SEATTLE, March 6, 2013 /PRNewswire/ — He recently missed having a ferry named in his honor, but Ivar Haglund would have never missed a chance to shell-ebrate with a party! In that spirit, on Tuesday, March 19, all Ivar’s Seafood Restaurants, including Seafood Bars and full service restaurants throughout Washington State, will commemorate what would have been Ivar Haglund’s 108th birthday by offering special $1.08 dining deals in honor of their “flounder.”

Ivar's Birthday Offer (March 19, 2013).  (PRNewsFoto/Ivar's Seafood Restaurants)

Ivar’s Birthday Offer (March 19, 2013). (PRNewsFoto/Ivar’s Seafood Restaurants)

As part of Ivar’s annual birthday festivities, throughout the day guests can purchase one full-priced entree and receive a second entree from a special birthday menu for just $1.08, simply by exclaiming “Happy Birthday, Ivar” when placing the order. In addition to the birthday discounts, Ivar’s will also treat the first 108 guests at each of its locations to a delicious blueberry birthday cake pop, one of Haglund’s favorite flavors.   

To add to the festivities, Ivar’s is also hosting a two-week “Ivar Haglund Birthday Video and Photo Contest” (March 6-20) on its Facebook page. Fans can enter by uploading a creative video or photo wishing happy birthday to Haglund, for a chance to net a $108 Ivar’s gift card or other great prizes. Winners will be selected based on originality and creativity by a panel of Ivar’s judges. Enter at www.facebook.com/IvarsRestaurants by March 20.

Ivar Haglund began the popular restaurant chain bearing his name in 1938, when he opened a fish and chips stand at his Seattle aquarium, which was located on the Waterfront at Pier 3 (now Pier 54). He was well known for his popular radio ditties, as well as his comical stunts such as clam eating contests,  taking advantage of a train-car syrup spill, and an Ivar’s clam postage stamp. He passed away in 1985 just shy of his 80th birthday. The history behind Ivar Haglund can be found on Ivar’s website. This year also marks a significant milestone, as it’s the company’s 75th anniversary, with more details revealed later this spring.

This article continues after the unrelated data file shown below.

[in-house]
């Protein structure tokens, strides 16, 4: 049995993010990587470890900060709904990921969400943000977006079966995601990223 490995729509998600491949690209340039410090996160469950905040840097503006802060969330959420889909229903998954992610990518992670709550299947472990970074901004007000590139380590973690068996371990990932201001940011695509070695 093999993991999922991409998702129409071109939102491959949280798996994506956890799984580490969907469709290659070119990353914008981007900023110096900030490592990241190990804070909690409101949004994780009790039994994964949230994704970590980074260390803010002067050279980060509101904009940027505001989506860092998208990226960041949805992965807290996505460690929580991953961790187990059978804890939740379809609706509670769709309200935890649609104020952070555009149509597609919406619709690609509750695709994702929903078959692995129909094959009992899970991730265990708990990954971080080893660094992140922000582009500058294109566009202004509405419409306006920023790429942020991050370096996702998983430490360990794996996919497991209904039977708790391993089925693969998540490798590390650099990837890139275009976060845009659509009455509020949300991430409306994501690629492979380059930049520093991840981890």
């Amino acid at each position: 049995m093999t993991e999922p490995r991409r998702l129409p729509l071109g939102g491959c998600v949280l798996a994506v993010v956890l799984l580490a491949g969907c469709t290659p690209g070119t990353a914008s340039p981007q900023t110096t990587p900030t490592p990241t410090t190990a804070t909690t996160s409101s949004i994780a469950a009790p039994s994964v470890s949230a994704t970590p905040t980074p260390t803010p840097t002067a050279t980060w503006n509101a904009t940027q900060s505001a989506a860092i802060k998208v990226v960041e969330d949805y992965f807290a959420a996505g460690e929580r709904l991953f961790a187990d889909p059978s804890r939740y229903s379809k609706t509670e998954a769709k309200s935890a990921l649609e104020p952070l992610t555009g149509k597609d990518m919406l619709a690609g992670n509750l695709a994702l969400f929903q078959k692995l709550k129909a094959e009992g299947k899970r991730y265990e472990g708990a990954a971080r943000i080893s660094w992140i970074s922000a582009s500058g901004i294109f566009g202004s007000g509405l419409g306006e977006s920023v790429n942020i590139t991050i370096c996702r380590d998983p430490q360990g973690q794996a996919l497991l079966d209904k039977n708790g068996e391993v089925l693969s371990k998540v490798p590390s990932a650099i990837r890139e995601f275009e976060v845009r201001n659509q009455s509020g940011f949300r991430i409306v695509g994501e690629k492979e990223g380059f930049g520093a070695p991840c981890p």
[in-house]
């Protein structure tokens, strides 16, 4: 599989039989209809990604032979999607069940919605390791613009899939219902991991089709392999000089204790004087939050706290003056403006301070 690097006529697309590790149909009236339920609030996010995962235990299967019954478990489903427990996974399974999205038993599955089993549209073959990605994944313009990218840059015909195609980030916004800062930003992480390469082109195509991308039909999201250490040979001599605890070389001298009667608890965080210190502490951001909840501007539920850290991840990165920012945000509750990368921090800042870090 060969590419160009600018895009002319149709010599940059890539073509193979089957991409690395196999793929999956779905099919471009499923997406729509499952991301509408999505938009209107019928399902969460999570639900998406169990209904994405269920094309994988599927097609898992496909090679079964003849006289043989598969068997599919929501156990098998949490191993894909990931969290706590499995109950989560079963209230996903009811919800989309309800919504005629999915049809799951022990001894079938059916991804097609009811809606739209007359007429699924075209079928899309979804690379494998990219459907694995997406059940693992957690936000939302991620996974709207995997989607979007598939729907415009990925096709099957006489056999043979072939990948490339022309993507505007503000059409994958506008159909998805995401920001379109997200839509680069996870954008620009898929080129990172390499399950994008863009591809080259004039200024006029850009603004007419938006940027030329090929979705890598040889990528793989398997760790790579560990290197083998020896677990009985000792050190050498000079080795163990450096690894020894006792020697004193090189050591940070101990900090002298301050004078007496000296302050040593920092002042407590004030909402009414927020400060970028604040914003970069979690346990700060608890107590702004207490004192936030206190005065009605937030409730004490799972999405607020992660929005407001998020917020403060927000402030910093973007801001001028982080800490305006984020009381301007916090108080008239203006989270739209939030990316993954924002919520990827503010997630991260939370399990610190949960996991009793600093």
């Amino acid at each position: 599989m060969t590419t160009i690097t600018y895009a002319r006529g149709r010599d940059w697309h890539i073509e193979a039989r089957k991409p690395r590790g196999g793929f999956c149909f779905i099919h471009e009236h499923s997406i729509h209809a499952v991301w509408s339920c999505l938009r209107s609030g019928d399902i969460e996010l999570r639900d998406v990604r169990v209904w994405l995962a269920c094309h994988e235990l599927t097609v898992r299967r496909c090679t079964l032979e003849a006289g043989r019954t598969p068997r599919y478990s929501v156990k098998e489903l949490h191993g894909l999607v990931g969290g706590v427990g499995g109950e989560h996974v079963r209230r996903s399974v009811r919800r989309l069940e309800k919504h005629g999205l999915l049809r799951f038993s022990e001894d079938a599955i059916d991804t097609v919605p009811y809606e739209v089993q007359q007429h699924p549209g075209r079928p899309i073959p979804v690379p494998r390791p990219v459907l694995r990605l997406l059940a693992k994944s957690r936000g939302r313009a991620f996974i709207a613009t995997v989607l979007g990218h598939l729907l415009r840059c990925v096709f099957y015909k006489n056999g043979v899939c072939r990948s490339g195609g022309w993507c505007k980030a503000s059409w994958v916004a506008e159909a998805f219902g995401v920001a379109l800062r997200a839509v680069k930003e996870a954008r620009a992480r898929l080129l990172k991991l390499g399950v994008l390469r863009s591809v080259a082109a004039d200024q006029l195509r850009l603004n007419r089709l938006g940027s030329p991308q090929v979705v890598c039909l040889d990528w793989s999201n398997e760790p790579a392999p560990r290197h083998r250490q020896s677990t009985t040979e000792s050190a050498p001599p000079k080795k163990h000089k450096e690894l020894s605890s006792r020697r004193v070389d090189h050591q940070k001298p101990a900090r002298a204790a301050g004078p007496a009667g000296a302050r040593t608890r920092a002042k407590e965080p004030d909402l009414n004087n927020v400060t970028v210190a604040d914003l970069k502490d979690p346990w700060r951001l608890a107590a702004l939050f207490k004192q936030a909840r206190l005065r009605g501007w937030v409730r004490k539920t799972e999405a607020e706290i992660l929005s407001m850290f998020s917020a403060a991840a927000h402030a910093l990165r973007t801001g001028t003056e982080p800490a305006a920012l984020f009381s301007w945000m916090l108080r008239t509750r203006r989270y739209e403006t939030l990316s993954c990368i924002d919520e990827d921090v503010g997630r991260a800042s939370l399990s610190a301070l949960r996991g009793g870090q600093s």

The birthday bargain is available all day long at any of the 23 Ivar’s Seafood Bars throughout the state, excluding stadium locations. All Ivar’s full service locations are also in on the action, including Ivar’s Acres of Clams on Seattle’s waterfront, Ivar’s Salmon House on north Lake Union, and Ivar’s Mukilteo Landing overlooking Possession Sound.

About Ivar’s
Ivar’s Seafood Restaurants began on Seattle’s waterfront in 1938. Today, there are 23 Ivar’s fast casual Seafood Bars and three full-service restaurants: Ivar’s Acres of Clams, Ivar’s Salmon House and Ivar’s Mukilteo Landing. Ivar’s Seafood, Soup and Sauce Company markets and sells its award-winning soups, chowders and sauces both nationally and internationally. The company also operates regional stadium concessions including Safeco Field, CenturyLink Field, KeyArena, Bank of America Arena, Husky Stadium and Cheney Stadium. Learn more at http://www.ivars.com/.

SOURCE Ivar’s Seafood Restaurants